“Many of my opportunities came through UNT Opera for which I have sung, directed, stage managed and served as a teaching assistant during my degree. This last semester was a whirlwind of changes and events. I started the semester in January performing and directing in the Student Director’s Scenes Program, a program with UNT Opera that I had the privilege of choosing the repertoire and assisting in the casting. We had about 30 sopranos cast in the Scenes Program, which is not atypical in the vocal world. For this program, I chose eight scenes, some of substantial length, that featured our sopranos. Many of the scenes were from operas that are not often performed in colleges such as Strauss’s Elektra’ and Weber’s ‘Der Freischütz.’ I had the opportunity to direct the openings of Strauss’s ‘Elektra’ and Britten’s‘A Midsummer Night’s Dream,’ as well as sing in Dvorák’s'Rusalka’and Poulenc’s end scene of ‘Dialogues des Carmélites’as the New Prioress.

“Immediately after this program, UNT Opera began staging Marc Blitzstein’s ‘Regina,’in which I sang the role of Birdie Hubbard. This was the largest role I did at UNT, and I absolutely loved her. ‘Regina’ is set in Alabama around the turn of the 20th century. Birdie is Regina’s sister-in-law and is in an abusive marriage. We learn in the opera that she was married to Oscar Hubbard (Regina’s brother) because of the cotton plantation his family owned - that the Hubbards now own. However, Birdie has one love — music. She drunkenly stumbles on stage at the beginning of the opera and after a few lines sings this aria all about the beauty and power of music. Her musical line often sits in the upper register, and she tends to just break out into song — sometimes in not in the most appropriate situations. Through music, she found solace in a tragic situation,” Raible says.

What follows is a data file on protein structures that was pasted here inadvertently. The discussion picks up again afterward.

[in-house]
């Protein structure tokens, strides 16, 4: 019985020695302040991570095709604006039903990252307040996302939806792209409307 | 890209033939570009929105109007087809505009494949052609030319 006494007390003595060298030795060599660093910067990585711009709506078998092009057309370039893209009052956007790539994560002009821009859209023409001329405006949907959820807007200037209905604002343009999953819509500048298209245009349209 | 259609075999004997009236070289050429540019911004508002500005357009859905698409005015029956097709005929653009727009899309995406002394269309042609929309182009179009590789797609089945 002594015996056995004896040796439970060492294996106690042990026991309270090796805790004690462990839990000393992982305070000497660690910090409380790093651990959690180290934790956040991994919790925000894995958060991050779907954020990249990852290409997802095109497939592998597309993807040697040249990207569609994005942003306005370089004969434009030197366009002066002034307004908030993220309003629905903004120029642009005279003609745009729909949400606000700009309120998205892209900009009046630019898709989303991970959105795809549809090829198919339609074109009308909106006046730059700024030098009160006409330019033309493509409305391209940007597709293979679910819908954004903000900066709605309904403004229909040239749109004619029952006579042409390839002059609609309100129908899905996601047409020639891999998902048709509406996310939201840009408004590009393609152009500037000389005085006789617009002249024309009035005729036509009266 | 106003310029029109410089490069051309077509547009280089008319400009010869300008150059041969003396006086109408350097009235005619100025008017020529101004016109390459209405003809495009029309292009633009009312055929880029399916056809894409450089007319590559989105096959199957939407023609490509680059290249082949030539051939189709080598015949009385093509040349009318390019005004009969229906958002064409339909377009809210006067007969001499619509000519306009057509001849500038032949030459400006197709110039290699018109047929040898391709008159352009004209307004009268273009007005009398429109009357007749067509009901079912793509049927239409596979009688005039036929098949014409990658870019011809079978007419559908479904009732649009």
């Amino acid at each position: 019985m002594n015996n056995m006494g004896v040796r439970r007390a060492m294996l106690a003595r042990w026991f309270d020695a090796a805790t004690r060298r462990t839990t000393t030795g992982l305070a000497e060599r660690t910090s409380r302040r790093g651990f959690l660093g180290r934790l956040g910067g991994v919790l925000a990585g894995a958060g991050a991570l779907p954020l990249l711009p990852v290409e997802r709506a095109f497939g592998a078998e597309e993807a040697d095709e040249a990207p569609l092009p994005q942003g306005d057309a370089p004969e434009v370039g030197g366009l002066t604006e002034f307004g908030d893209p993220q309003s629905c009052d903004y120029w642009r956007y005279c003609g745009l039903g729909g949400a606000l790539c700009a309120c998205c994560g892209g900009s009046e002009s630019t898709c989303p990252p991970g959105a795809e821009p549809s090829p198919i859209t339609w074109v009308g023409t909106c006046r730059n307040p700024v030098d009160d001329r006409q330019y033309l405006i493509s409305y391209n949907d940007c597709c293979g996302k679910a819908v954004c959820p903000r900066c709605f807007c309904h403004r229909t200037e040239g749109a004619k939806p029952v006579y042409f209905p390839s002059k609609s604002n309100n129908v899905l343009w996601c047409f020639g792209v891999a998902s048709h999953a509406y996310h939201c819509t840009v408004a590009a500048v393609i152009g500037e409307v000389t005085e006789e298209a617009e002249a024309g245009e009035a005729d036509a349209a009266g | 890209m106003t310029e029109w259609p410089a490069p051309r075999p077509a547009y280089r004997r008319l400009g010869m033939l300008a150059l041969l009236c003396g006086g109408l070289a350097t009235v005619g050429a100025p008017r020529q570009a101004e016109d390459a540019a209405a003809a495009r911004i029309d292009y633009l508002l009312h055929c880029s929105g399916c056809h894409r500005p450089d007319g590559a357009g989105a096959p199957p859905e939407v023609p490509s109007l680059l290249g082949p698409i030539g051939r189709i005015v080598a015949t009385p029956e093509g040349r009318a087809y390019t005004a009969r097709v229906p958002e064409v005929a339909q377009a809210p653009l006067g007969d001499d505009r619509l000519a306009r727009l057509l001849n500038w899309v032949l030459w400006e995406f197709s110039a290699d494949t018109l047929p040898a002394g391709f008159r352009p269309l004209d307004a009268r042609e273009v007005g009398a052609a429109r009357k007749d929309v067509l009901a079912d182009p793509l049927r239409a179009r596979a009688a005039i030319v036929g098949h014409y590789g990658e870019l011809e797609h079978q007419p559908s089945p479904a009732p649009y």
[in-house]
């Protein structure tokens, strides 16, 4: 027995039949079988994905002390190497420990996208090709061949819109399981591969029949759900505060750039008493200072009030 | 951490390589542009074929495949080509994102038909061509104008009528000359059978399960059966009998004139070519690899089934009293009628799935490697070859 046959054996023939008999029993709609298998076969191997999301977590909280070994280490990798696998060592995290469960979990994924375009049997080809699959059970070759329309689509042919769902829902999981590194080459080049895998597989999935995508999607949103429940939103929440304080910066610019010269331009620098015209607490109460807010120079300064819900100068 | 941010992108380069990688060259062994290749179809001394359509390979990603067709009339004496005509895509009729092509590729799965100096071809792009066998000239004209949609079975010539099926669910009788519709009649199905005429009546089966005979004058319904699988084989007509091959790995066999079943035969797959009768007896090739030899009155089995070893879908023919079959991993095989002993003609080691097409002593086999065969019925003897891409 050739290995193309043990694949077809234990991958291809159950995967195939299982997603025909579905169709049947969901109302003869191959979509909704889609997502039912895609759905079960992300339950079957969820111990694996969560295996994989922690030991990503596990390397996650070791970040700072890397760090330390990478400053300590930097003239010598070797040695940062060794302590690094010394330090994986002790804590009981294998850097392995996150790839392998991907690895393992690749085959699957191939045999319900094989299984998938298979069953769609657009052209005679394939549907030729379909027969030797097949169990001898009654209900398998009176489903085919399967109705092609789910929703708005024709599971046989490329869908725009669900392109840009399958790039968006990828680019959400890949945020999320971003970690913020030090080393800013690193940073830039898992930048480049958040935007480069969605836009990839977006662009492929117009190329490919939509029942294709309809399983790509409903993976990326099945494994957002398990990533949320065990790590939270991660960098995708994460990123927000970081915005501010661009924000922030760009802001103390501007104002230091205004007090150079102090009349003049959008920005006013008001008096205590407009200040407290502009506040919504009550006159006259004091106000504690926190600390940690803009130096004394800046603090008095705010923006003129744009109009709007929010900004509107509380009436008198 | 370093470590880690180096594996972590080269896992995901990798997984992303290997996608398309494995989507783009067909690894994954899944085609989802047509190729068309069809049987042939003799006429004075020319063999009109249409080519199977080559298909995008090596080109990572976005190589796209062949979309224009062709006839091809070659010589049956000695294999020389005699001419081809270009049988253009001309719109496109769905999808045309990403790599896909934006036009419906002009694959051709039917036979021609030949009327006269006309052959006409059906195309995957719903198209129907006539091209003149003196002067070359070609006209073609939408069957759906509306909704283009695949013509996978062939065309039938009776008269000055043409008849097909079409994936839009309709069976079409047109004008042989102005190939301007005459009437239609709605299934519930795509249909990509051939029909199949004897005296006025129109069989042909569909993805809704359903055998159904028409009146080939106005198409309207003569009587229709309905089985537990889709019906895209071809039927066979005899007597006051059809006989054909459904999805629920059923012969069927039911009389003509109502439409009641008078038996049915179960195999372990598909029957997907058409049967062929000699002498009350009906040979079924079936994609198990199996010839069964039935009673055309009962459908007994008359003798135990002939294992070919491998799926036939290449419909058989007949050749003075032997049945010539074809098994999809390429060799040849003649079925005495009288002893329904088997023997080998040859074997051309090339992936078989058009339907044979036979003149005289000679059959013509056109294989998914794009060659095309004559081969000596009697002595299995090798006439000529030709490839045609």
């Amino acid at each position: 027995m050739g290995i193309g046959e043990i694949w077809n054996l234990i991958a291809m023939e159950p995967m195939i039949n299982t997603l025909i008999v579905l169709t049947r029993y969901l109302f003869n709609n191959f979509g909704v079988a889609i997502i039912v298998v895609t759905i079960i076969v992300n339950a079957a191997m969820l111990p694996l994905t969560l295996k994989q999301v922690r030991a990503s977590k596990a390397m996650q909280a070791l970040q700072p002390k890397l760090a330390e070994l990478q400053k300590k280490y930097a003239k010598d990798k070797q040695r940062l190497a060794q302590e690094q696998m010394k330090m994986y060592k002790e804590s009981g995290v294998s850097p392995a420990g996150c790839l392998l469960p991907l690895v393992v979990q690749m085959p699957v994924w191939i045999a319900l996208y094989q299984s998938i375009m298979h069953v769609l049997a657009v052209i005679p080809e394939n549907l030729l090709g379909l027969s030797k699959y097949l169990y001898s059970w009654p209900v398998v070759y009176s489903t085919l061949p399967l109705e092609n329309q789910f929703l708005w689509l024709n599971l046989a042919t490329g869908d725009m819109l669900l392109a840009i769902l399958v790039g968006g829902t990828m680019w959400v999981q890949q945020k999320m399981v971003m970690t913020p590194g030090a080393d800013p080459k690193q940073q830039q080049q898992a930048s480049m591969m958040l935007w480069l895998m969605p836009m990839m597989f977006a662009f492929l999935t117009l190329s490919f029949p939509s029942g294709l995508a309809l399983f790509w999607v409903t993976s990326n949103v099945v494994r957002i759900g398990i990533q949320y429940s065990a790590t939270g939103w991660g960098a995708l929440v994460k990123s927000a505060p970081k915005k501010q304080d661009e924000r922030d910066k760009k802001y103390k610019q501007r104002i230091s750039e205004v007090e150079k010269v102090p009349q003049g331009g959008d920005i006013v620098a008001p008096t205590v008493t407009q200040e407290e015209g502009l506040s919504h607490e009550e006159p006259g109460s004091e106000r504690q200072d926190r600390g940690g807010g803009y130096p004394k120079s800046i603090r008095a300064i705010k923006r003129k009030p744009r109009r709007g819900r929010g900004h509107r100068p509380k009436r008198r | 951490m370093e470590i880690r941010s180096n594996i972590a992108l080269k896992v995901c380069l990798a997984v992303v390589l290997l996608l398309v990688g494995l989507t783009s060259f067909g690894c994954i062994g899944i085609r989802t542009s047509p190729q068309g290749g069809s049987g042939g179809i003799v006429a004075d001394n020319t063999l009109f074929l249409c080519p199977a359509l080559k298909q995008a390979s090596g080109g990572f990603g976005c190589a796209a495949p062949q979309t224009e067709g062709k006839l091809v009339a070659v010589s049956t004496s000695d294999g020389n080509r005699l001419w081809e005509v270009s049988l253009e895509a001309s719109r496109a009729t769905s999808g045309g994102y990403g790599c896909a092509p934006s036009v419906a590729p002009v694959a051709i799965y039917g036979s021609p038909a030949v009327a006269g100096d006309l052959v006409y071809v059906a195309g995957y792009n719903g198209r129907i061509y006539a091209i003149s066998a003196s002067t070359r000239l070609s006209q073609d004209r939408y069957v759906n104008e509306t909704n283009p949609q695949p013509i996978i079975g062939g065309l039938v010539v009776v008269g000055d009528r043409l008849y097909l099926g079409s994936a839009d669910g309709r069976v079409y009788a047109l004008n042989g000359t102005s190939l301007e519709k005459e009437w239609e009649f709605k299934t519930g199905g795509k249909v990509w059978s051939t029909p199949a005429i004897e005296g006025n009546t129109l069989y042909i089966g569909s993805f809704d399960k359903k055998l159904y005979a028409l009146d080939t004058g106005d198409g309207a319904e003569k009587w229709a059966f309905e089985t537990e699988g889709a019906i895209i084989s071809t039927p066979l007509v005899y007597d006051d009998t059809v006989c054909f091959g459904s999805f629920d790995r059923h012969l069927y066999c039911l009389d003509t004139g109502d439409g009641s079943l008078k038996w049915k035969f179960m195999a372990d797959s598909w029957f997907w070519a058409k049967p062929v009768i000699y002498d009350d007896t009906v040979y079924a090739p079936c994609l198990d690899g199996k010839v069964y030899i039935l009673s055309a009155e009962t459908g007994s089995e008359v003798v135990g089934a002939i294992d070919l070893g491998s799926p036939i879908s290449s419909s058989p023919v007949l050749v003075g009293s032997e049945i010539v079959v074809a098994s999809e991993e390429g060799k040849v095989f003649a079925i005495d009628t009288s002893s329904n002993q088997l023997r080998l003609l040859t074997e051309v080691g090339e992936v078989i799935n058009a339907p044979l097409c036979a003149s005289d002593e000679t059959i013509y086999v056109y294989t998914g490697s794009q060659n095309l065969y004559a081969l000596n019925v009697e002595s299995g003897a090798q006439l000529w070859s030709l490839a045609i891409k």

While working on the opera, she was preparing her master’s recital. On March 16, she performed her recital for her family, a very small audience and her teachers. It was the last public performance given at UNT this past year.

“I guess I was the season closer. COVID-19 has greatly affected the music industry. I’m lucky that I was able to perform my recital while many of my friends either were not able to perform theirs or are hoping that they might be able to perform them in the fall,” she says.

You can see her performance in “Regina” on her YouTube channel.